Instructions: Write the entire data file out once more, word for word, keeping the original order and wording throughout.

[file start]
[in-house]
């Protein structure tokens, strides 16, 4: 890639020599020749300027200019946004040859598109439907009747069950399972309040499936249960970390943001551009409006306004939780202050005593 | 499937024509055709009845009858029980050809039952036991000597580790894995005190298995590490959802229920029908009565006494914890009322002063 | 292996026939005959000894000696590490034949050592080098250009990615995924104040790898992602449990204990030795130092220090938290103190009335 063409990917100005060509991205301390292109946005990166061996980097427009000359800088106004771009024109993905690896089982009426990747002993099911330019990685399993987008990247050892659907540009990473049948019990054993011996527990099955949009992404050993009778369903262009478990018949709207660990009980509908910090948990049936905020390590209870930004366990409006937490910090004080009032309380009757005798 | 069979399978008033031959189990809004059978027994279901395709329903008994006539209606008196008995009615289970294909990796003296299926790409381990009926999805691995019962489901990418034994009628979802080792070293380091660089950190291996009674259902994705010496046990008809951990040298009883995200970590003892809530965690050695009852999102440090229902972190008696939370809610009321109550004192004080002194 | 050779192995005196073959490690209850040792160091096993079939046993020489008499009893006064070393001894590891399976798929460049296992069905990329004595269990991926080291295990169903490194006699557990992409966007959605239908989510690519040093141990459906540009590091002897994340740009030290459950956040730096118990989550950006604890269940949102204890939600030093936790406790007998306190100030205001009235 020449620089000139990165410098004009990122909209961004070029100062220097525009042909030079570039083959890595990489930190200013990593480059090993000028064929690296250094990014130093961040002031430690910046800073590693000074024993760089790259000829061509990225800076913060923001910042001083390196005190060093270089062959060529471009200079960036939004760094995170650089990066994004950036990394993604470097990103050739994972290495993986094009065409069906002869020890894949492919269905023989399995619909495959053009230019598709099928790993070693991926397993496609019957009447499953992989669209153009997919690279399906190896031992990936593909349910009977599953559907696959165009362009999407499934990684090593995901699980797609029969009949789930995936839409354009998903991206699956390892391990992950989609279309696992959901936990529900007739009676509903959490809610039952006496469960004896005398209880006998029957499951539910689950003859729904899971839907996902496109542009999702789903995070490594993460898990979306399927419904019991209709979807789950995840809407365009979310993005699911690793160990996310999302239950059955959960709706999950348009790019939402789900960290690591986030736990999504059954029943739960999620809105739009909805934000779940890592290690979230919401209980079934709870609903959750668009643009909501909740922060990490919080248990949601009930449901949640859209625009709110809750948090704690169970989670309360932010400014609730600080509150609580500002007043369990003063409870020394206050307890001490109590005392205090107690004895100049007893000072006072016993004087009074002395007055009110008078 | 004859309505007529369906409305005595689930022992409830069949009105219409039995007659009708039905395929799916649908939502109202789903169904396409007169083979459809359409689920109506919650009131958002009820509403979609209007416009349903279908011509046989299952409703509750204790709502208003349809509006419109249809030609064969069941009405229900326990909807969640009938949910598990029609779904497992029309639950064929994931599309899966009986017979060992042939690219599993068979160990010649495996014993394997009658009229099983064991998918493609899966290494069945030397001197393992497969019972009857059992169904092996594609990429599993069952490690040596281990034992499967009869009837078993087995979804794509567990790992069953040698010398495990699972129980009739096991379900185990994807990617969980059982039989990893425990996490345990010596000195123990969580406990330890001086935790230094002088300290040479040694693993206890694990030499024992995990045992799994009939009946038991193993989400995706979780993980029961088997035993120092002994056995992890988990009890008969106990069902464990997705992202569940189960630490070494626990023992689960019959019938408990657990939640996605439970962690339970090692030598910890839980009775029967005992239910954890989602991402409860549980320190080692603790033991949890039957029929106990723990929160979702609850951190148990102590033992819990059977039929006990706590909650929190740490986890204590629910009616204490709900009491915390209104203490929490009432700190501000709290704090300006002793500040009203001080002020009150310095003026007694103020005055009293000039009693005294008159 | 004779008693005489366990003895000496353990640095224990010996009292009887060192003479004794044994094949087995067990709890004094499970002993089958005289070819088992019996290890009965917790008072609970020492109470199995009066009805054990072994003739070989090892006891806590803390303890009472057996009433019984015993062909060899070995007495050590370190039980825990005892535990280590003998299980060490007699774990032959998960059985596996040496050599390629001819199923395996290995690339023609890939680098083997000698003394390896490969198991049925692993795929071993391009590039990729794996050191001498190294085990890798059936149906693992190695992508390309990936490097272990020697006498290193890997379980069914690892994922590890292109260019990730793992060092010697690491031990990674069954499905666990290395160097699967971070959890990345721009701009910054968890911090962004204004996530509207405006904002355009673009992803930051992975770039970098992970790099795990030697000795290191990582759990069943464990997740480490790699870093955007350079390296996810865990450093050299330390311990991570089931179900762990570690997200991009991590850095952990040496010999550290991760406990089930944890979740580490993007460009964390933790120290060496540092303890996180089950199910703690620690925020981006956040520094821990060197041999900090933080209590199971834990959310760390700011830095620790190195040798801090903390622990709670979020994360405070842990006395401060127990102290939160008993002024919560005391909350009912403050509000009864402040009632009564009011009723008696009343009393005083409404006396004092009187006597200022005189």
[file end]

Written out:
[in-house]
């Protein structure tokens, strides 16, 4: 890639020599020749300027200019946004040859598109439907009747069950399972309040499936249960970390943001551009409006306004939780202050005593 | 499937024509055709009845009858029980050809039952036991000597580790894995005190298995590490959802229920029908009565006494914890009322002063 | 292996026939005959000894000696590490034949050592080098250009990615995924104040790898992602449990204990030795130092220090938290103190009335 063409990917100005060509991205301390292109946005990166061996980097427009000359800088106004771009024109993905690896089982009426990747002993099911330019990685399993987008990247050892659907540009990473049948019990054993011996527990099955949009992404050993009778369903262009478990018949709207660990009980509908910090948990049936905020390590209870930004366990409006937490910090004080009032309380009757005798 | 069979399978008033031959189990809004059978027994279901395709329903008994006539209606008196008995009615289970294909990796003296299926790409381990009926999805691995019962489901990418034994009628979802080792070293380091660089950190291996009674259902994705010496046990008809951990040298009883995200970590003892809530965690050695009852999102440090229902972190008696939370809610009321109550004192004080002194 | 050779192995005196073959490690209850040792160091096993079939046993020489008499009893006064070393001894590891399976798929460049296992069905990329004595269990991926080291295990169903490194006699557990992409966007959605239908989510690519040093141990459906540009590091002897994340740009030290459950956040730096118990989550950006604890269940949102204890939600030093936790406790007998306190100030205001009235 020449620089000139990165410098004009990122909209961004070029100062220097525009042909030079570039083959890595990489930190200013990593480059090993000028064929690296250094990014130093961040002031430690910046800073590693000074024993760089790259000829061509990225800076913060923001910042001083390196005190060093270089062959060529471009200079960036939004760094995170650089990066994004950036990394993604470097990103050739994972290495993986094009065409069906002869020890894949492919269905023989399995619909495959053009230019598709099928790993070693991926397993496609019957009447499953992989669209153009997919690279399906190896031992990936593909349910009977599953559907696959165009362009999407499934990684090593995901699980797609029969009949789930995936839409354009998903991206699956390892391990992950989609279309696992959901936990529900007739009676509903959490809610039952006496469960004896005398209880006998029957499951539910689950003859729904899971839907996902496109542009999702789903995070490594993460898990979306399927419904019991209709979807789950995840809407365009979310993005699911690793160990996310999302239950059955959960709706999950348009790019939402789900960290690591986030736990999504059954029943739960999620809105739009909805934000779940890592290690979230919401209980079934709870609903959750668009643009909501909740922060990490919080248990949601009930449901949640859209625009709110809750948090704690169970989670309360932010400014609730600080509150609580500002007043369990003063409870020394206050307890001490109590005392205090107690004895100049007893000072006072016993004087009074002395007055009110008078 | 004859309505007529369906409305005595689930022992409830069949009105219409039995007659009708039905395929799916649908939502109202789903169904396409007169083979459809359409689920109506919650009131958002009820509403979609209007416009349903279908011509046989299952409703509750204790709502208003349809509006419109249809030609064969069941009405229900326990909807969640009938949910598990029609779904497992029309639950064929994931599309899966009986017979060992042939690219599993068979160990010649495996014993394997009658009229099983064991998918493609899966290494069945030397001197393992497969019972009857059992169904092996594609990429599993069952490690040596281990034992499967009869009837078993087995979804794509567990790992069953040698010398495990699972129980009739096991379900185990994807990617969980059982039989990893425990996490345990010596000195123990969580406990330890001086935790230094002088300290040479040694693993206890694990030499024992995990045992799994009939009946038991193993989400995706979780993980029961088997035993120092002994056995992890988990009890008969106990069902464990997705992202569940189960630490070494626990023992689960019959019938408990657990939640996605439970962690339970090692030598910890839980009775029967005992239910954890989602991402409860549980320190080692603790033991949890039957029929106990723990929160979702609850951190148990102590033992819990059977039929006990706590909650929190740490986890204590629910009616204490709900009491915390209104203490929490009432700190501000709290704090300006002793500040009203001080002020009150310095003026007694103020005055009293000039009693005294008159 | 004779008693005489366990003895000496353990640095224990010996009292009887060192003479004794044994094949087995067990709890004094499970002993089958005289070819088992019996290890009965917790008072609970020492109470199995009066009805054990072994003739070989090892006891806590803390303890009472057996009433019984015993062909060899070995007495050590370190039980825990005892535990280590003998299980060490007699774990032959998960059985596996040496050599390629001819199923395996290995690339023609890939680098083997000698003394390896490969198991049925692993795929071993391009590039990729794996050191001498190294085990890798059936149906693992190695992508390309990936490097272990020697006498290193890997379980069914690892994922590890292109260019990730793992060092010697690491031990990674069954499905666990290395160097699967971070959890990345721009701009910054968890911090962004204004996530509207405006904002355009673009992803930051992975770039970098992970790099795990030697000795290191990582759990069943464990997740480490790699870093955007350079390296996810865990450093050299330390311990991570089931179900762990570690997200991009991590850095952990040496010999550290991760406990089930944890979740580490993007460009964390933790120290060496540092303890996180089950199910703690620690925020981006956040520094821990060197041999900090933080209590199971834990959310760390700011830095620790190195040798801090903390622990709670979020994360405070842990006395401060127990102290939160008993002024919560005391909350009912403050509000009864402040009632009564009011009723008696009343009393005083409404006396004092009187006597200022005189």